Starting from what basis? In Peano's axioms for the natural number system, in which "successor" is taken as a primitive notion, "2" is defined as the "successor" of 1 and then "a+ 1" is defined to be the successor of a. From that, immediately, 1+ 1 is the successor of 1, 2.

Peano's axioms: The natural numbers is a set of objects, N, (called "numbers") together with a "successor function", s(n), such that:

1) There is a unique member of the set (called "1") such that the successor function maps N one to one and onto N-{1}.

2) If A is a subset of N such that 1 is in A and, whenever x is in A, the successor of x, s(x), is in A, then A= N.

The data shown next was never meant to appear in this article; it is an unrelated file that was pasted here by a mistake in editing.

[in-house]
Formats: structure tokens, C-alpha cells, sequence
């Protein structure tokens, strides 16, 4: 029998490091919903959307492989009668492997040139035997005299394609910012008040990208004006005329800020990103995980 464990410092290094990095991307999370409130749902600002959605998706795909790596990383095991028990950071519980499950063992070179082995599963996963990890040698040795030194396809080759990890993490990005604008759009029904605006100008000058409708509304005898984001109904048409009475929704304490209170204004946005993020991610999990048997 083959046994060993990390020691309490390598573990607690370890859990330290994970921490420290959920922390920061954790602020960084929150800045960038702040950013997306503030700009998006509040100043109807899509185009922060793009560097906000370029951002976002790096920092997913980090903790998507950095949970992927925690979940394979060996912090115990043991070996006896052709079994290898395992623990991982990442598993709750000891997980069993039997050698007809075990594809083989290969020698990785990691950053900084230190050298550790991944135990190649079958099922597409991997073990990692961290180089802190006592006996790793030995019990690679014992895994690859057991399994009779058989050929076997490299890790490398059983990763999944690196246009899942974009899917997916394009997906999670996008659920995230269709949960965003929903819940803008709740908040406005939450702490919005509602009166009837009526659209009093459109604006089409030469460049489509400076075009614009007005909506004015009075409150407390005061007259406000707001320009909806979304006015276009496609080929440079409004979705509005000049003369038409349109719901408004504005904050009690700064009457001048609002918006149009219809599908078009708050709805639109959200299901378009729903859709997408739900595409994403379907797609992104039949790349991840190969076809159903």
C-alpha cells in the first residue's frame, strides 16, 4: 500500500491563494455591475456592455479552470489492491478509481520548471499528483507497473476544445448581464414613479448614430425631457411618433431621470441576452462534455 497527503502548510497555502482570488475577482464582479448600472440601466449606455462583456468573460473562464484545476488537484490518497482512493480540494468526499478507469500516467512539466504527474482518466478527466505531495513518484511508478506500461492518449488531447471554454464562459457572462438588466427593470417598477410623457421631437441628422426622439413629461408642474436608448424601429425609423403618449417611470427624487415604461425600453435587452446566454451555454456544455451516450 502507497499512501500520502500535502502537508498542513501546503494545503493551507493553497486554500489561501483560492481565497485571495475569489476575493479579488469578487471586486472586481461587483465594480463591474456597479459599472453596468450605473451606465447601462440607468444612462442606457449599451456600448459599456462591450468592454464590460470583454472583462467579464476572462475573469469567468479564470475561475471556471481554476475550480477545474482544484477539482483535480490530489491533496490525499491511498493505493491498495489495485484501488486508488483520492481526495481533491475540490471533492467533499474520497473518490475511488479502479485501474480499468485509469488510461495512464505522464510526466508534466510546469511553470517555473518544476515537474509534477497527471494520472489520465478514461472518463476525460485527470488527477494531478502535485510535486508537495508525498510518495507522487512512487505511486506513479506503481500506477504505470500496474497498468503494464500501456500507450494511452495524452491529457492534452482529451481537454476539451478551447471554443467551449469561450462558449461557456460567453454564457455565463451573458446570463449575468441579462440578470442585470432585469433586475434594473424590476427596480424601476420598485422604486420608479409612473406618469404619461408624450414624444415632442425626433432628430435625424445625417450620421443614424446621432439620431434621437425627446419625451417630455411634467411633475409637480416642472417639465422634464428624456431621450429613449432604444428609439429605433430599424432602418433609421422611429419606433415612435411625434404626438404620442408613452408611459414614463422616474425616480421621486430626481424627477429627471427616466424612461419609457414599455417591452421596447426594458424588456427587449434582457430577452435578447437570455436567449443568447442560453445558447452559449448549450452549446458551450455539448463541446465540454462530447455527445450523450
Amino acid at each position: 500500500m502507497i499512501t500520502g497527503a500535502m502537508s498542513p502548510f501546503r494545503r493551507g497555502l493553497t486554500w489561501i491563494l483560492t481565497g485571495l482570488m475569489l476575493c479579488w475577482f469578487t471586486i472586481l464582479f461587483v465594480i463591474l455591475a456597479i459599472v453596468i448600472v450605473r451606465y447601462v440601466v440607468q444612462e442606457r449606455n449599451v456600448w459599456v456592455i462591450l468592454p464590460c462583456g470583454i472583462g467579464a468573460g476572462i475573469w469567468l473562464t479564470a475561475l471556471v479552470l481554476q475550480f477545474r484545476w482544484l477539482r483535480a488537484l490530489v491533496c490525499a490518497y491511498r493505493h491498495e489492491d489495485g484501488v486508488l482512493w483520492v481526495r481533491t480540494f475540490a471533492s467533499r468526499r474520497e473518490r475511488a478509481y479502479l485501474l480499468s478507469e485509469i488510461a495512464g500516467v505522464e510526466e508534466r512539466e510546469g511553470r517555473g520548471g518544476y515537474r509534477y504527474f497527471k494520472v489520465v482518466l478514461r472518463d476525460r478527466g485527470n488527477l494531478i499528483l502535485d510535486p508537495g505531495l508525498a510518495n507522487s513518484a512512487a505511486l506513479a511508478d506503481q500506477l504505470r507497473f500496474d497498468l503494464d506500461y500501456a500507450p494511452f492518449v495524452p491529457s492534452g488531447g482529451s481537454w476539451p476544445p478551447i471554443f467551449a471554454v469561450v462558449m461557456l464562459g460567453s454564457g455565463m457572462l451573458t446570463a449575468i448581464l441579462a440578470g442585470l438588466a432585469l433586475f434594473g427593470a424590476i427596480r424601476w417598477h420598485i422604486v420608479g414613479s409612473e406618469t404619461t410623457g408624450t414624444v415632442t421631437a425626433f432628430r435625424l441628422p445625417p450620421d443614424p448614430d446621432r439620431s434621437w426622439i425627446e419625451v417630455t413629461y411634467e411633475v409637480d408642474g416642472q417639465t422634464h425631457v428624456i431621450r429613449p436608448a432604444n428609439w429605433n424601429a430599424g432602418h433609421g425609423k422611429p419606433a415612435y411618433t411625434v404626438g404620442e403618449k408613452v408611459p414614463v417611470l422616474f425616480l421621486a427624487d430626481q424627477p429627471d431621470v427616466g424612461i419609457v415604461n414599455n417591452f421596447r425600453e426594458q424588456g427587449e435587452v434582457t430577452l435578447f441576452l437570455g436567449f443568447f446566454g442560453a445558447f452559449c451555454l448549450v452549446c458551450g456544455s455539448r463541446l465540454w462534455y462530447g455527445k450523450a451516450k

Once we have that we define "2" to be the successor of "1", "3" to be the successor of "2", "4" to be the successor of "3", etc.

We define "a+ b" by:

1) a+ 1 is s(a).

2) if b is not 1, then there exist c such that b= s(c). In that case, a+ b= s(a+ c).

From (1), 1+ 1= s(1)= 2.

A little more interesting is that 2+ 2= 4. Since 2 is NOT 1, 2= s(1) so 2+ 2= s(2+ 1). 2+ 1= s(2)= 3 so 2+ 2= s(3)= 4.